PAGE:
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Little Green (Easy Rawlins Mysteries)

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Little Green (Easy Rawlins Mysteries) Cover

 

Staff Pick

Mystery is not a genre I dive into very often, but I always make an exception for the well-written characters of Walter Mosley: Socrates Fortlow, Fearless Jones, Leonid McGill, and — my favorite — Ezekiel "Easy" Rawlins. Over the course of 10 novels, spanning from 1948 to 1967, the L.A.-based black detective and World War II vet has solved murders while confronting the racial inequities that are sadly still a part of the African American experience.

When the author appeared to kill off Rawlins in 2007's Blonde Faith, I mourned the end of a great series. But Mosley delighted his fans with Easy's return this past summer. In Little Green, Easy is cruising the Sunset Strip during the Summer of Love, recovering from his injuries as he investigates the disappearance of a young black man on a bad acid trip and his reappearance with over $200,000 he can't explain.

If you're an Easy fan, reading Little Green is like slipping on a comfortable pair of shoes. All your favorite supporting players are back (plus a surprise return). And if you've never read the series, I urge you to start at the beginning with Devil in a Blue Dress. You won't be sorry.
Recommended by Mike H, Powell's Books on Hawthorne

Synopses & Reviews

Publisher Comments:

When Walter Mosley burst onto the literary scene in 1990 with his first Easy Rawlins mystery, Devil in a Blue Dress — a combustible mixture of Raymond Chandler and Richard Wright — he captured the attention of hundreds of thousands of readers (including future president Bill Clinton). Eleven books later, Easy Rawlins is one of the few private eyes in contemporary crime fiction who can be called iconic and immortal. In the incendiary and fast-paced Little Green, he returns from the brink of death to investigate the dark side of L.A.’s 1960s hippie haven, the Sunset Strip.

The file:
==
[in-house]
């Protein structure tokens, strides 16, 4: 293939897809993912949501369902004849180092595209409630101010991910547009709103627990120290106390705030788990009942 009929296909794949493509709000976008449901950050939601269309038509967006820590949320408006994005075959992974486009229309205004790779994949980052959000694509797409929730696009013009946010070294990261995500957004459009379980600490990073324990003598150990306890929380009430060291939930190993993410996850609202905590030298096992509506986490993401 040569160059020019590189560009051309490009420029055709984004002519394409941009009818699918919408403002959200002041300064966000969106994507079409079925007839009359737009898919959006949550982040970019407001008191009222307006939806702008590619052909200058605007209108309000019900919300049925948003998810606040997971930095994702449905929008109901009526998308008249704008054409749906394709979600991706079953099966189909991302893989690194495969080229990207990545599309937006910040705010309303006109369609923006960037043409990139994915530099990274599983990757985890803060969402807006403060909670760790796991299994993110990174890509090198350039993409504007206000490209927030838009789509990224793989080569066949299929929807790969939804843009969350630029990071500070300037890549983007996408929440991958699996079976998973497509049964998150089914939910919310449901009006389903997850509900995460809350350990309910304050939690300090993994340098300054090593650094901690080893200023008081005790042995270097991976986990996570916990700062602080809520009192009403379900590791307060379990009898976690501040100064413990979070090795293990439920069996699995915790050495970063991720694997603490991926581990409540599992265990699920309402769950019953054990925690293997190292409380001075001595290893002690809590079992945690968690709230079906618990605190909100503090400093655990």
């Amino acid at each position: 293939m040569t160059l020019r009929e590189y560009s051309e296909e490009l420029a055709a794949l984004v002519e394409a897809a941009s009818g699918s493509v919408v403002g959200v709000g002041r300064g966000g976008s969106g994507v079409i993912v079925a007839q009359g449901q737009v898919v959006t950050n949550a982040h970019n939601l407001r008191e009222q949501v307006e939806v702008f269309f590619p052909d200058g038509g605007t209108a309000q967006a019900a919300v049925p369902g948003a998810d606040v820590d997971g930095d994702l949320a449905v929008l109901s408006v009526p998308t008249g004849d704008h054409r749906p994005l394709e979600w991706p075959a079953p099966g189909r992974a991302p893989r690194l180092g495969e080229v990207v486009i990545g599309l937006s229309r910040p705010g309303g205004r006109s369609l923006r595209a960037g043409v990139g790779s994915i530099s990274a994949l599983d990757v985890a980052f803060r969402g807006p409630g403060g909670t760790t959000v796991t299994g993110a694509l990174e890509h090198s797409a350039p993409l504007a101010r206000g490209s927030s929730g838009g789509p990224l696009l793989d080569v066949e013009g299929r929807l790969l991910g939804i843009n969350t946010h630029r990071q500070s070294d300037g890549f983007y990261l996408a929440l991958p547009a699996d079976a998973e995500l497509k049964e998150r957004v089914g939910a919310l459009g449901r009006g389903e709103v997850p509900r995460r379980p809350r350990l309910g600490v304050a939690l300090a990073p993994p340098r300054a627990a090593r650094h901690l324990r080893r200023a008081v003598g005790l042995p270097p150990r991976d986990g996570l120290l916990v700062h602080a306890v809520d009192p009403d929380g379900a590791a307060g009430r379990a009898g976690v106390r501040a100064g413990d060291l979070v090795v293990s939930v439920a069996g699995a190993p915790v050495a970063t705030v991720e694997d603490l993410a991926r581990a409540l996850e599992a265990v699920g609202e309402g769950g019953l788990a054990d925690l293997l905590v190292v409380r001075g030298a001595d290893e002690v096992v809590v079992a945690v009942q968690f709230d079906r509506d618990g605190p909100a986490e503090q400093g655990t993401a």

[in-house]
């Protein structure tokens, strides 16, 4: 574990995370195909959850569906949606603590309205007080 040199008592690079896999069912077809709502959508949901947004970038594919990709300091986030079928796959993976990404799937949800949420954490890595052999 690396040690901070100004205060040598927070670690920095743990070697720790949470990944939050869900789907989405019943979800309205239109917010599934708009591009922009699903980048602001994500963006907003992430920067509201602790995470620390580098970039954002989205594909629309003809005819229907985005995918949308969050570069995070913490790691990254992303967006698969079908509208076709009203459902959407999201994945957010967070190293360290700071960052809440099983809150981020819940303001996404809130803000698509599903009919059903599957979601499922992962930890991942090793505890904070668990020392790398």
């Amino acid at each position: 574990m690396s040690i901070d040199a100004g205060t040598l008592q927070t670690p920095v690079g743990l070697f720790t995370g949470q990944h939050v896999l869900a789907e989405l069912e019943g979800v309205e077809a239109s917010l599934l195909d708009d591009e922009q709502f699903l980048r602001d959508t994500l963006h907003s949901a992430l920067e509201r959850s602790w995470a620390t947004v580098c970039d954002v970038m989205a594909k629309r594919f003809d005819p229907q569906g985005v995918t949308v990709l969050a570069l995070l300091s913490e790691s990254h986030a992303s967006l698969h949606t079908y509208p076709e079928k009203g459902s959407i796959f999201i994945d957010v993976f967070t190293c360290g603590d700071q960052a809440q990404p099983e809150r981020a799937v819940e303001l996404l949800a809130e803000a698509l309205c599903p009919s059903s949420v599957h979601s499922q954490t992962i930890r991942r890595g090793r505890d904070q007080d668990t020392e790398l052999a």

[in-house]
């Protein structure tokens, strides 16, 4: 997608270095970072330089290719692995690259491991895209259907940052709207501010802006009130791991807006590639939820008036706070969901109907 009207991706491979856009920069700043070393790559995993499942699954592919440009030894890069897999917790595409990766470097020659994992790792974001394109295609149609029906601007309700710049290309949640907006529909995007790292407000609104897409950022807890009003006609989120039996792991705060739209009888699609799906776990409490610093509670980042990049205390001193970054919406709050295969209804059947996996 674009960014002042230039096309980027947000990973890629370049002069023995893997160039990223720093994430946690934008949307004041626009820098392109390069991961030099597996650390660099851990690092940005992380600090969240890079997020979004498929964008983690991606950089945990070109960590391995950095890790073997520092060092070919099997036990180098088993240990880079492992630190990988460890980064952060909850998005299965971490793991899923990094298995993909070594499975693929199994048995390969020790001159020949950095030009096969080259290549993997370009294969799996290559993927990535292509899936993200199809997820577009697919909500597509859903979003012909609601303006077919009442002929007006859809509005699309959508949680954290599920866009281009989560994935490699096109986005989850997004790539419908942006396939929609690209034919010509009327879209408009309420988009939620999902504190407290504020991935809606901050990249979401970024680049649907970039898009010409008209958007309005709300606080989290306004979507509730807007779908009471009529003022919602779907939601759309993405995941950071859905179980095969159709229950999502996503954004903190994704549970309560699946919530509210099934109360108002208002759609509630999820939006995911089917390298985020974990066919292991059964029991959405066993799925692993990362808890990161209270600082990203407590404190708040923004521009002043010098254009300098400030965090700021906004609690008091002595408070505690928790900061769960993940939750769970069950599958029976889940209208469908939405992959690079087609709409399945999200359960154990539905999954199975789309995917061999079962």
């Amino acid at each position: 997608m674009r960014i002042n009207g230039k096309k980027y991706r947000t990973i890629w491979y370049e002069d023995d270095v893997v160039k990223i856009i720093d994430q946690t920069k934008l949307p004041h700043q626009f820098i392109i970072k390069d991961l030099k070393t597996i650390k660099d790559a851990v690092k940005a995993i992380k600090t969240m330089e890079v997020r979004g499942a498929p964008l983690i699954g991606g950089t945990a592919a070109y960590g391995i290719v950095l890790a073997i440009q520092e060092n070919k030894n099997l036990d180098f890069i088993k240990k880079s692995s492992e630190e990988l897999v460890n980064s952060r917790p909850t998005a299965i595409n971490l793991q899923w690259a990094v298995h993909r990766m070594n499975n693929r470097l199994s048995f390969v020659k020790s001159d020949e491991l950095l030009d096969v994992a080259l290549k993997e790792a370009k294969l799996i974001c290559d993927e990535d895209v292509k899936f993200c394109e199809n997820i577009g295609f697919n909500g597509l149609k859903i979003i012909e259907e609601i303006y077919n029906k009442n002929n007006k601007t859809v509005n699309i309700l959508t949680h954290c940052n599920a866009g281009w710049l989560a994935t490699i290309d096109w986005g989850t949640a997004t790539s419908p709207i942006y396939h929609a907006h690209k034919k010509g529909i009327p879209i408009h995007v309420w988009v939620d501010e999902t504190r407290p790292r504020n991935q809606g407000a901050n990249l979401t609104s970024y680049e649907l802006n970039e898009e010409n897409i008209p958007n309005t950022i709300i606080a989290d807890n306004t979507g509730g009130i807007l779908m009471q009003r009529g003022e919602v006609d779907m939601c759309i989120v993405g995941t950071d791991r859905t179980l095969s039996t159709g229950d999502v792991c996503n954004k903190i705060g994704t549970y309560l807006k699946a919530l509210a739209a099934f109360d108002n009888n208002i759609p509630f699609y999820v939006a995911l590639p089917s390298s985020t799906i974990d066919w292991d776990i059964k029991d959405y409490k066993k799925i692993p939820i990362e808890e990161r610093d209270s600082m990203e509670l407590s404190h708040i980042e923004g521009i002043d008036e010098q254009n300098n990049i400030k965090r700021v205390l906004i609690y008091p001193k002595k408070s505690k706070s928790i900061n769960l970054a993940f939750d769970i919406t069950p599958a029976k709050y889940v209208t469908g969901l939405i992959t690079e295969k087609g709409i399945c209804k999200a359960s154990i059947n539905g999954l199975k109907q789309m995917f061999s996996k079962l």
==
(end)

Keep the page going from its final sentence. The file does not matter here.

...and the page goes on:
We last saw Easy in 2007’s Blonde Faith, fighting for his life after his car plunges over a cliff. True to form, the tough WWII veteran survives, and soon his murderous sidekick Mouse has him back cruising the mean streets of L.A., in all their psychedelic 1967 glory, to look for a young black man, Evander “Little Green” Noon, who disappeared during an acid trip. Fueled by an elixir called Gator’s Blood, brewed by the conjure woman Mama Jo, Easy experiences a physical, spiritual, and emotional resurrection, but peace and love soon give way to murder and mayhem. Written with Mosley’s signature grit and panache, this engrossing and atmospheric mystery is not only a trip back in time, it is also a tough-minded exploration of good and evil, and of the power of guilt and redemption. Once again, Easy asserts his reign over the City of (Fallen) Angels.

Review:

“In 2007’s Blonde Faith, set in 1967, Easy Rawlins drove drunkenly off a cliff in what his creator indicated was likely his last appearance. Now, after two months of sliding in and out of consciousness, Easy begins the long journey back to the living, in Mosley’s superb 12th mystery featuring his iconic sleuth….If there were an Edgar for best comeback player, Easy Rawlins would be a shoo-in.” Publishers Weekly (starred)

Review:

"Mosley fans were pining for the resurrection of Rawlins. Their dreams have come true....Mosley returns here to doing what he does best: setting the pain and pleasure of individual lives, lived mostly in L.A.'s black community, within an instantly recognizable historical moment and allowing the two to feed off one another....[A] major event for crime-fiction fans." Booklist

Synopsis:

Easy Rawlins is back (almost literally from the dead after the car wreck that ended Blonde Faith, his last outing) and cruising the hippified streets of the Sunset Strip circa 1967, in search of a young black man who has gone missing — and maybe of his own rebirth.

Walter Mosley burst on the literary scene in 1990 with Devil in a Blue Dress (recently named one of the L.A. Times's best novels about L.A.), the first Easy Rawlins mystery, a combustible and irresistible mixture of Raymond Chandler and Richard Wright that future president Bill Clinton picked up on, as did hundreds of thousands of other readers. Eleven books later, Easy Rawlins is one of the small handful of private eyes in contemporary crime fiction who can be called immortal. So it is great news on every front that this major figure's new mystery features the return of his signature and most resonant character.